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Wind industry breaks records in Europe but faces unclear outlook

Europe added a record 15.7 GW of new wind energy capacity in 2017, according to WindEurope's annual onshore and offshore wind statistics. New wind farm installations were up 20% on 2016. Onshore wind capacity grew by 12.5 GW and offshore wind by 3.1 GW. Six EU Member States had a record year in new wind energy installations: Germany (6.6 GW), UK (4.3 GW), France (1.7 GW), Belgium (476 MW), Ireland (426 MW) and Croatia (147 MW). Wind was 55% of all power capacity installations in 2017. Renewable energy as a whole accounted for nearly all new EU power installations in 2017: 24.1 GW out of a total 28.5 GW.

2017 was also a record year for new investments in future wind farms. 11.5 GW worth of projects reached Final Investment Decision: 9GW in onshore wind and 2.5 GW in offshore. But the value of these investments at 22.3bn (14.8bn onshore and 7.5bn offshore) was 19% down on 2016. Cost reductions in the wind industry supply chain and increased competition in auctions gave investors more capacity for less cash.

Wind energy in Europe now has a total installed capacity of 169 GW: 153 GW onshore and 16 GW offshore. Germany remains the country with the largest installed wind power capacity (56 GW). It's followed by Spain (23 GW), the UK (19 GW) and France (14 GW). With a share of 18% wind remains the second largest form of power generation capacity in Europe, closing in on natural gas. Wind energy generated 336 TWh in 2017, enough to cover 12% of EU electricity demand. In Germany wind was 20% of power. It was 44% in Denmark, and 24% in Ireland and Portugal.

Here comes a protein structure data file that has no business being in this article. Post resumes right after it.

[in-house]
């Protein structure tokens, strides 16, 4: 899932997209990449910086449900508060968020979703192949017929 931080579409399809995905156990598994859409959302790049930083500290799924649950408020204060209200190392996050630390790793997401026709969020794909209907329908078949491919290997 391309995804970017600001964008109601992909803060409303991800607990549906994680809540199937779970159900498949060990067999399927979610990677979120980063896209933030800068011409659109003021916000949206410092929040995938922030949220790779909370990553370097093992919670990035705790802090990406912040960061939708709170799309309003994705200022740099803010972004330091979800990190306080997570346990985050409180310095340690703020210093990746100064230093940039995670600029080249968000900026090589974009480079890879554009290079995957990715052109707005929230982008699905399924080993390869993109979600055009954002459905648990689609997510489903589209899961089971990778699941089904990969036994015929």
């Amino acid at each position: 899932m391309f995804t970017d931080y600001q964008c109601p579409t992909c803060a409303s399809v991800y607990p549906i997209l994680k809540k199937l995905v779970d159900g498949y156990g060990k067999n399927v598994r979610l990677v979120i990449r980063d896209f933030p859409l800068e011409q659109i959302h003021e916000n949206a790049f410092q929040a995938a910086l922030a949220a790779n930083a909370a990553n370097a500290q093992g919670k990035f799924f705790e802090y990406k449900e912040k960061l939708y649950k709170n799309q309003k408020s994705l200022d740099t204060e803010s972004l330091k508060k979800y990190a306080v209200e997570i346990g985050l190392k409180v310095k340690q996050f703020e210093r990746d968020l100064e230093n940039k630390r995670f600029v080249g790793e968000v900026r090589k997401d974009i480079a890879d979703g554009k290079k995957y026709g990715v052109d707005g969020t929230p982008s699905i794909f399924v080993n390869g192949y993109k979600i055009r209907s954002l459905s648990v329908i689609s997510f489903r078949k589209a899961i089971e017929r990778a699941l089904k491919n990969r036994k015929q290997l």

WindEurope CEO Giles Dickson said: "2017 was a strong year for wind energy with a high number of new installations and wind accounting for 12% of Europe's electricity. It's further evidence that wind is mainstream and delivers bang for your buck. It's cheap, increasingly stable, and industrial consumers are now turning to it as an energy source of choice. Governments have nothing to fear from being ambitious on wind energy and renewables more broadly.

"That it was a record year reflects the fact that lot of the new projects were 'pushed through the gates' to benefit from feed-in-tariffs and other old support schemes while they still applied. This was especially the case in Germany with its 5 GW of new onshore, and was also true for the UK and France.

"And despite the strong figures the medium and longer term outlook for wind is uncertain. The transition to auctions has been messier than we hoped. And crucially we lack clarity from many Governments on their ambitions for renewables post-2020. Countries need to start clarifying how much wind energy they want to deploy in the future. This will give visibility to the industry, allowing us to plan ahead and reduce costs. And it will allow others such as Transmission System Operators to plan the necessary infrastructure build-out. The wind industry won't invest in Europe's economy if the market prospects are not there. Countries now have the chance to turn their National Energy & Climate Plans into investment brochures by committing to ambitious wind volumes.

"It's now clear given the recent expansion of renewables and the rapidly falling costs that Europe can deliver on a 35% renewables target for 2030. A 35% target is not just affordable, it's economically desirable. It's what the European Parliament wants. The Commission seem to support a higher target. Member States now need to recognise the social and economic benefits of more ambition. The wind industry has shown it can deliver. Now we need policy-makers to deliver as well."



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